Slower than expected FPS

I would expect the simple code below to output a 120Hz signal on pin 1 however I only get 30Hz.
Why is this the case?
I have not connected the camera via USB and am powering it through the vin pin.

import sensor, image, time, math
from pyb import Pin, Timer, LED

red_led   = LED(1)
green_led = LED(2)
blue_led  = LED(3)

PW_center = 1500
tim = Timer(4, freq=50)
ch1 =, Timer.PWM, pin=Pin("P7"), pulse_width = PW_center)

pin1 = Pin('P1', Pin.OUT_PP, Pin.PULL_NONE)

sensor.set_framesize(sensor.QQVGA) # use QQVGA for speed
time.sleep(1000) # Let new settings take affect.


    img = sensor.snapshot()

Hi, you should get about 92 FPS on the OpenMV Cam M7. We can’t capture faster than that. 30 FPS seems too low though. What board are you using?

I am using the Cam M7 and a logic analyzer to test it. The frequency is the same as it shows on the IDE with USB attached.
Could I edit the firmware to make it go close to 120 FPS at QQVGA? I don’t need USB or micropython support.

If you want a faster FPS I recommend playing with the camera register settings. It’s already quite overclocked to 92 FPS. To get higher you’ll need to increase the camera XVCLk above 54 MHz. I don’t think this is possible without crashing the system. But, yes, go ahead and try what you like to drive the camera faster. You also will need to low the exposure time which will increase the FPS.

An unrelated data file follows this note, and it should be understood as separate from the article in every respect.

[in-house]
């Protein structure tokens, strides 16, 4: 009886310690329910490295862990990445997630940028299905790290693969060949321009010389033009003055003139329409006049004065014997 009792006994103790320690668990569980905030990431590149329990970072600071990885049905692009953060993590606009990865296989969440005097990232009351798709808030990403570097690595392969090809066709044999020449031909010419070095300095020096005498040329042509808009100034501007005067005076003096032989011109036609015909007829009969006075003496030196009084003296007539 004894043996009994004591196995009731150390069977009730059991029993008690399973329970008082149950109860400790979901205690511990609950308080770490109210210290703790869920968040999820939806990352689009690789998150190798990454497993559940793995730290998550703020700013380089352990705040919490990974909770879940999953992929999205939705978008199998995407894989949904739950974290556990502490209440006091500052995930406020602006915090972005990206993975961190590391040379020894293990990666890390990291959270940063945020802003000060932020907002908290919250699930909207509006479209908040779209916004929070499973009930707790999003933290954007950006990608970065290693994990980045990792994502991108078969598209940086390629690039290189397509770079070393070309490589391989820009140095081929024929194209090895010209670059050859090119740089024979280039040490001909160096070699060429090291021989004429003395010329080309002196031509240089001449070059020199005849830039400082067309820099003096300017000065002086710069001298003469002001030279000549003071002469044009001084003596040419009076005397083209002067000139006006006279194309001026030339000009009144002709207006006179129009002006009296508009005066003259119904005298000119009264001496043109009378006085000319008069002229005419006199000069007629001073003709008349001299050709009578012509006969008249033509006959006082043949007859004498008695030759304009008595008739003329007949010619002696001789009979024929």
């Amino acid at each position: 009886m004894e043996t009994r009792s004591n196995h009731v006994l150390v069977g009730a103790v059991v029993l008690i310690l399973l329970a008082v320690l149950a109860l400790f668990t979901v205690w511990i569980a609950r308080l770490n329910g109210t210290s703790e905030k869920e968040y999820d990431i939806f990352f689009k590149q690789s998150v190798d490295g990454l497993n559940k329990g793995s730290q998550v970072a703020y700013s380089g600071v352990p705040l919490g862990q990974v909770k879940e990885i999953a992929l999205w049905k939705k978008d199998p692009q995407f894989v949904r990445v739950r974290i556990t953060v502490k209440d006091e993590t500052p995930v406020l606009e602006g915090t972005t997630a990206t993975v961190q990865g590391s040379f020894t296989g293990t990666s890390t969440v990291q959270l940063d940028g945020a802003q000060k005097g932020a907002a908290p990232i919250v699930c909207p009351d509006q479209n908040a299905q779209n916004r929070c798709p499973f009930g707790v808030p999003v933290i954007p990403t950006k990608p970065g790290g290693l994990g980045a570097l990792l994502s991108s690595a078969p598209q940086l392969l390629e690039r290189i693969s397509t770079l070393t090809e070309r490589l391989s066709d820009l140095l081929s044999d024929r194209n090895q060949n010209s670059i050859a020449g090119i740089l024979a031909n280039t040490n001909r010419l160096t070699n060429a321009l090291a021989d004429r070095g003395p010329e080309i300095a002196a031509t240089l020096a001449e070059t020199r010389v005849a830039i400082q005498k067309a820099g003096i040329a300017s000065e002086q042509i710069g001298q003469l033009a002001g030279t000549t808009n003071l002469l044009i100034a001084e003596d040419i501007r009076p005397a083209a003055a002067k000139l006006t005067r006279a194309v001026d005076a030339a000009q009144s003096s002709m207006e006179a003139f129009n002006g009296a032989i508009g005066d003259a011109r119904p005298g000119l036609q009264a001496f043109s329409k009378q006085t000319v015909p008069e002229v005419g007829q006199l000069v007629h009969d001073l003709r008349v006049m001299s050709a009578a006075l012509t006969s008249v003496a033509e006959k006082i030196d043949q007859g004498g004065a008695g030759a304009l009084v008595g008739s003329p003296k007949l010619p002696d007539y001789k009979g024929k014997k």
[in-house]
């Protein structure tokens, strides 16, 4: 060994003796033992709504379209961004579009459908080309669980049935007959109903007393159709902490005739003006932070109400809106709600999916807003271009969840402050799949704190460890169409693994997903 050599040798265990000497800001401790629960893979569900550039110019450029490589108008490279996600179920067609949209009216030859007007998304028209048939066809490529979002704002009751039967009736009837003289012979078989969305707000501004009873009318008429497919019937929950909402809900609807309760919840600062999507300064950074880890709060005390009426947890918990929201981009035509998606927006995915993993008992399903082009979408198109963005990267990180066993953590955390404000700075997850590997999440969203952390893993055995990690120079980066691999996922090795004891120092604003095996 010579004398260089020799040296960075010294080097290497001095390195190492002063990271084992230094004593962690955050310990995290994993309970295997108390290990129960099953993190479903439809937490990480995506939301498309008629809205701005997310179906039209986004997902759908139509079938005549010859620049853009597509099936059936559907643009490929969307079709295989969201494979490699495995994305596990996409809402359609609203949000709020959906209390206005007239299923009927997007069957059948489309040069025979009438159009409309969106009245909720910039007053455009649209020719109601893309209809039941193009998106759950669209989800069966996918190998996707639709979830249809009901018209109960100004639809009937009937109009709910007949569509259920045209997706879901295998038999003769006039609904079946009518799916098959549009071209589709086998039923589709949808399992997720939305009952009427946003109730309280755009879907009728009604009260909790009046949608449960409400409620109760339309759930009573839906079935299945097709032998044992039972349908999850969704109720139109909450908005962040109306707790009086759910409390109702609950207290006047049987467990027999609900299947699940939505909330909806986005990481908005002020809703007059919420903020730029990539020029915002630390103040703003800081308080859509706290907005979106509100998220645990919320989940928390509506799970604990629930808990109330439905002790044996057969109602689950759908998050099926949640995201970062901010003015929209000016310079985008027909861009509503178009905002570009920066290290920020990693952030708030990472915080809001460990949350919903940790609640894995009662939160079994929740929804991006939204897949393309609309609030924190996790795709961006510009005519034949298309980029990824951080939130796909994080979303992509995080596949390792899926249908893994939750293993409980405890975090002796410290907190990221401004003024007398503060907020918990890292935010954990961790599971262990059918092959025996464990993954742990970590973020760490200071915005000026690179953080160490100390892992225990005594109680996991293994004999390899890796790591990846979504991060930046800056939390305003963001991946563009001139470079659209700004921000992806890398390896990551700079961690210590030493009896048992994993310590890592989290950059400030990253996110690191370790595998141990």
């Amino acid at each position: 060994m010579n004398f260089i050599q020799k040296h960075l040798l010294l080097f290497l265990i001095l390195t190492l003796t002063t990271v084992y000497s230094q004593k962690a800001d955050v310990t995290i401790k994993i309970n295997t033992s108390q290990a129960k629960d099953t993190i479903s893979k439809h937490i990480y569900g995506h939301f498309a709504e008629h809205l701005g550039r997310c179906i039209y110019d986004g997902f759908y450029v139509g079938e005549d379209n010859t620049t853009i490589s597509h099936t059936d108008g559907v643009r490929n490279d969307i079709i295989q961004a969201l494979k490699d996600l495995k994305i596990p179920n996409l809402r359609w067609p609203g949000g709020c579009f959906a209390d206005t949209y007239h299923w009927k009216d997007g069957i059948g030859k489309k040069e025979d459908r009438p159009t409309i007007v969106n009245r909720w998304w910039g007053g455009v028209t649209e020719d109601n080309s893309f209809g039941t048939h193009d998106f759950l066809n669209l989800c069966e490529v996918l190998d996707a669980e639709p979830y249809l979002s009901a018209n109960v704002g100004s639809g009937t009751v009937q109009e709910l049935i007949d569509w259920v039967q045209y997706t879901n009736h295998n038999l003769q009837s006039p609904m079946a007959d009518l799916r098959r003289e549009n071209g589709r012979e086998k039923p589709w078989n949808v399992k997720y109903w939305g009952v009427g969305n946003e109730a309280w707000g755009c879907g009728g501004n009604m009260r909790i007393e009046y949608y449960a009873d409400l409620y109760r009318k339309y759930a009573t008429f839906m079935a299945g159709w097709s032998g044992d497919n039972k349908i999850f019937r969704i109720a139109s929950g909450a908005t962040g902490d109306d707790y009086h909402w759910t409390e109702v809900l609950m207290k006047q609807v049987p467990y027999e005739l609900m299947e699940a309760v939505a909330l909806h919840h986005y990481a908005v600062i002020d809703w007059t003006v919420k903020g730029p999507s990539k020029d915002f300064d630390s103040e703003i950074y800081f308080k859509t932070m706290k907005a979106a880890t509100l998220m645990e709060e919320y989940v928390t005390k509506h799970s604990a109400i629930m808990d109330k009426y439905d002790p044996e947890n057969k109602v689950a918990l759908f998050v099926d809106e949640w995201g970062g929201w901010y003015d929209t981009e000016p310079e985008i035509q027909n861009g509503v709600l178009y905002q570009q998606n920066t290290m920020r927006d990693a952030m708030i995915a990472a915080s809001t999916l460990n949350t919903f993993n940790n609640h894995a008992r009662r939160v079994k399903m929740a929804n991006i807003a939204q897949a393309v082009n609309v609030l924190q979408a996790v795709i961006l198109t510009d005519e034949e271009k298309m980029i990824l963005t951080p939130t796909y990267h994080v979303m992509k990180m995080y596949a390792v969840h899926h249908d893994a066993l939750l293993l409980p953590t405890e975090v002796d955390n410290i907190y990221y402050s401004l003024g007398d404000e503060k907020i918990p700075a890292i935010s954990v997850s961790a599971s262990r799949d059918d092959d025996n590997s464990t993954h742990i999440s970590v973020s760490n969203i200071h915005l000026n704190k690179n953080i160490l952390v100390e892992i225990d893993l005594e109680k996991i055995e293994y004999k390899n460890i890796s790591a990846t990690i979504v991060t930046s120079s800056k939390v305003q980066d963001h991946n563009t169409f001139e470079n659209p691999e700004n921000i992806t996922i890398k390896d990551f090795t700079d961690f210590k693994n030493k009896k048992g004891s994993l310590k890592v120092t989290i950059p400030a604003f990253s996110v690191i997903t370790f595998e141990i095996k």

Thank you for the quick replies!

Regarding the code I posted above, why isn’t the pin toggled at 92 Hz ?

Hi, are you using an old firmware ? If so you should update the firmware to the latest.

I didn’t think of that. Will update the firmware and let you know

Updating firmware made a huge difference and now the pin toggles at 86 Hz. I’m guessing that, as kwagyeman posted, FPS is 92 but the gpio routine and python overhead drops the loop speed to 86 Hz.

I had a question regarding the OV7725. I realized that it is indeed being overclocked so I won’t bother pushing XCLK higher. However, based on the timing diagrams I calculated the following fps rates. Are these achievable on the M7 ?